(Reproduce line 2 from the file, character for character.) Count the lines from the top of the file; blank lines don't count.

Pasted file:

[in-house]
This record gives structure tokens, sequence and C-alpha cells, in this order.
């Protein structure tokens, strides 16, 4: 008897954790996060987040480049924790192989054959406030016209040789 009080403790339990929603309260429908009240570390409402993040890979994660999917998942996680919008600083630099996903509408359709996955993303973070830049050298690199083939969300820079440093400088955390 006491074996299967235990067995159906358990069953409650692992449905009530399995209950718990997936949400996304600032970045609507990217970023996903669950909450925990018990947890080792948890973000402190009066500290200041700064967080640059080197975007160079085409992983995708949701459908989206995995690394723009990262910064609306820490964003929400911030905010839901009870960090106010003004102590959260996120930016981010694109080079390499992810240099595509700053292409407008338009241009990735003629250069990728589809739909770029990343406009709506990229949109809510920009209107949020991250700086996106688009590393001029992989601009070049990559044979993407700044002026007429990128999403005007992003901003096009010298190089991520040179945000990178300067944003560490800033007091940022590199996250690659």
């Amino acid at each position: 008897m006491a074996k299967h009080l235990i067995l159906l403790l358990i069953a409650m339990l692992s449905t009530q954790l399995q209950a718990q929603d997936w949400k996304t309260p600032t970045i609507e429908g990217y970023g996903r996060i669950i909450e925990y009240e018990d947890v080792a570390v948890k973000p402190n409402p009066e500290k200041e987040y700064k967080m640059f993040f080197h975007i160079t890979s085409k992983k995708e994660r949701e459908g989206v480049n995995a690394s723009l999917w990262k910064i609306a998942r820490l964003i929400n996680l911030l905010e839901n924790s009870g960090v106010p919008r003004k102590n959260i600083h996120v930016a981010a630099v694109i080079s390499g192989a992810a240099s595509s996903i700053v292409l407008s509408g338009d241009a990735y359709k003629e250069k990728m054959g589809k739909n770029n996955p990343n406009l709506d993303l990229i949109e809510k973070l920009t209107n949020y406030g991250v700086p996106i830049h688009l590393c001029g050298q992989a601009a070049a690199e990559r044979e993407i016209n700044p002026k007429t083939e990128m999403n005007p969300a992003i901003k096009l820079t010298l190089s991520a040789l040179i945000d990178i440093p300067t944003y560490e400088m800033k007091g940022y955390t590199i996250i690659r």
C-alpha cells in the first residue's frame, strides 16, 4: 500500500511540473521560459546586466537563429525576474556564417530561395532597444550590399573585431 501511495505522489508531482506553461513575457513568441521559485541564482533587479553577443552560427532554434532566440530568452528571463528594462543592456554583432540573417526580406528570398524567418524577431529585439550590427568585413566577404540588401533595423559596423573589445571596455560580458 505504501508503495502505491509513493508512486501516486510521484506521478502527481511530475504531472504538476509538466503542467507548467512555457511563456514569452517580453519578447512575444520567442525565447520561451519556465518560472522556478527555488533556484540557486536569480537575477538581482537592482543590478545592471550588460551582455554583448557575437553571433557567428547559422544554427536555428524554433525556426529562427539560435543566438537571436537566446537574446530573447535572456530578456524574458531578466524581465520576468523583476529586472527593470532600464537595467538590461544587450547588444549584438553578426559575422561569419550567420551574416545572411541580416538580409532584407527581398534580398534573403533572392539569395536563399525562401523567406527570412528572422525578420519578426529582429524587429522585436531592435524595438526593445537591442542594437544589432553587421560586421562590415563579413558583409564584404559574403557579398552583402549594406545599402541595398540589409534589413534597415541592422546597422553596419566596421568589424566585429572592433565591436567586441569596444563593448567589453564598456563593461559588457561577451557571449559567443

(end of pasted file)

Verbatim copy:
This record gives structure tokens, sequence and C-alpha cells, in this order.